Jeremy Abramson

Data Driven CyberSecurity @ ISI

The Data Driven Cybersecurity @ ISI group is looking for talented researchers to assist with the following projects:

  1. Social Graph Analysis and Attribution of Software Exploit Contributors Using GitHub: 
    Attribution of threat actors is an increasingly important and difficult problem. One potential mitigation is the early detection of potential threat actors via analysis of open-source intelligence (OSINT). This project will analyze the social graph of users who contribute to, follow, star, and otherwise interact with proof-of-concept CVE implementations and other relevant potentially malicious (e.g. software vulnerability) repositories. Attribution of threat actors is an increasingly important and difficult problem. One potential mitigation is the early detection of potential threat actors via analysis of open-source intelligence (OSINT). This project will analyze the social graph of users who contribute to, follow, star, and otherwise interact with proof-of-concept CVE implementations and other relevant potentially malicious (e.g. software vulnerability) repositories.

  2. Integration of Frame Semantics to Cyber Ontologies
    Cyber ontologies such as STIX and ATT&CK can represent complex relationships between cyber threat actors, attacks and infrastructure.  While such representations are conducive to interoperability between systems, they are often unwieldy for human cyber analysts to deal with directly.  Conversely, Natural language generation (NLG) frameworks like FrameNet represent language in a structured manner, but frame specifications are often not specific enough for specialized domains (such as cyber security).  Leveraging and combining the semantic structure of both forms can create a tool that can translate cyber threat data in standard interoperable formats (such as STIX) to human-readable reports, via existing NLG frameworks.  Working on a project such as this provides an opportunity for significant impact, as the fusion of these two structures could greatly increase both the adoption and the utility of cyber threat ontologies.

  3. Social Network Expansion: Construction of a human-subject spearphishing experiment:
    Social Network Expansion (SNE) aims to explore the relationship between various factors of “cost” in creating social networking personas, and these personas’ efficacy in connecting and interacting with a target populace.  A more complete understanding of this relationship between required adversarial complexity/resources and connection/interaction efficacy will enhance our ability to detect and mitigate a number of threats, including (but not limited to) spearphishing, persona hijacking and the spread of fake news.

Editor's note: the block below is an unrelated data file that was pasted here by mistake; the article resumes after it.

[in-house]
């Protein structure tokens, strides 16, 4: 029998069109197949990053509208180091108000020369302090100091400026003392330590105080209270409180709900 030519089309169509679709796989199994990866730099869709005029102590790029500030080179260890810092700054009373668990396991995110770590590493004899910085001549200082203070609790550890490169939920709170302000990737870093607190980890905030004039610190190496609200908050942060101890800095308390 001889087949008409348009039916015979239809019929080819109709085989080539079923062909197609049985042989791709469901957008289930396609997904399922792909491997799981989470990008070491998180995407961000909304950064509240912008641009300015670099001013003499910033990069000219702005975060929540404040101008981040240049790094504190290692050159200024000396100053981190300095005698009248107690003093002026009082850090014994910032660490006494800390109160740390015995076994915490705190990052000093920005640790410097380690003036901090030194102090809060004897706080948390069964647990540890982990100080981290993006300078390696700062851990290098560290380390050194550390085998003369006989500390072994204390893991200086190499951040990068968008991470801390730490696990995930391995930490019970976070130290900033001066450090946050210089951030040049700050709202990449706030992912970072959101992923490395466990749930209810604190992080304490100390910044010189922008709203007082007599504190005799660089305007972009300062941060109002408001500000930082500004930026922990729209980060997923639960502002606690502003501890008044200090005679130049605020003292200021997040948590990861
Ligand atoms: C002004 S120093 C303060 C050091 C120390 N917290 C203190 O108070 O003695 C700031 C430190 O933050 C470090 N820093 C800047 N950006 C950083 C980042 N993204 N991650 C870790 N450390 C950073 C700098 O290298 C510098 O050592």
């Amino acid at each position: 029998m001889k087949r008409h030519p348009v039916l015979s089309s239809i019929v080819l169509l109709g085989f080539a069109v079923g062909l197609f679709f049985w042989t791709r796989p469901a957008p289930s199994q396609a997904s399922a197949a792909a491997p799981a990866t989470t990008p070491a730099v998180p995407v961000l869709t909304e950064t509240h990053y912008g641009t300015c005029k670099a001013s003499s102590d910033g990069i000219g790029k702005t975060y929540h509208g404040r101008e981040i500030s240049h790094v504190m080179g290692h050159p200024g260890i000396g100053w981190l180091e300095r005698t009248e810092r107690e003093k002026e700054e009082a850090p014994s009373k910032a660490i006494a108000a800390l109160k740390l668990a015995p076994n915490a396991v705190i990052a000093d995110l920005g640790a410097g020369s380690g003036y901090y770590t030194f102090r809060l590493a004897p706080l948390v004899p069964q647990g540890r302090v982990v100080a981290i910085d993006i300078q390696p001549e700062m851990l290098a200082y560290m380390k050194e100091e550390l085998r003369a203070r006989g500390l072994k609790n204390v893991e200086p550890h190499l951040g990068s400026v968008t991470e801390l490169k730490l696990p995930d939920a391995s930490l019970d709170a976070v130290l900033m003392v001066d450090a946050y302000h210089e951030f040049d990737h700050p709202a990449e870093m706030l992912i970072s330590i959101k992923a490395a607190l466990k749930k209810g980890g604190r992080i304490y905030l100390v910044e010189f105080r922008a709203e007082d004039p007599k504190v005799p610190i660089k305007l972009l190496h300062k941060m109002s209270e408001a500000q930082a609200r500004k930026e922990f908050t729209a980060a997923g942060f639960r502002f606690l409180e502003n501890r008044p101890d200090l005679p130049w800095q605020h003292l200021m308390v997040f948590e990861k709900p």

4. Textual, Structural and Semantic Analysis of Phishing Datasets
    Phishing attacks – both specifically and broadly targeted – are an increasingly dangerous vector for malice. Because of the textual and semantic similarities between potentially malicious and benign emails, detection of subtle phishing attacks can be difficult. This project aims to provide a high-level textual and structural analysis of different phishing datasets to determine what features in a conversational chain may be useful in increasing detection of phishing attacks. Students will work on textual extraction of features (intent, sentiment, tone, etc.) and analysis of externally verifiable content (company affiliation, etc.)

  5. Detecting Malware Campaign Lifecycles from Behavioral Analysis:
    This project aims to detect and coalesce families of malware articles and campaigns by analyzing their behavior and interactions with the outside world. Features such as network activity, system component interactions and others can be used to cluster malware articles and determine the duration of malware campaigns otherwise thought to be independent. Students will work on Exploration of open-source malware API contents (e.g. VirusTotal), construction of malware behavioral data set, generation of similarity metrics (network traffic access patterns, system interactions, etc.) and analysis and clustering of malware articles and campaigns.

Note that we are not currently hiring for student working positions.  If you are a Ph.D. student or interested in a directed research, please contact Dr. Jeremy Abramson (abramson at ISI dot edu) with the following information:

  • Name
  • Year of study (3rd year, MS student, etc.)
  • Degree program (Computer Science, Data Science, etc.)
  • Project(s) that you want to work on (note: you will only work on one project at a time, but you can specify a preference list)
  • Number of units of DR requested (if applicable)
  • A current resume

Thank you so much, and looking forward to working wtth you!

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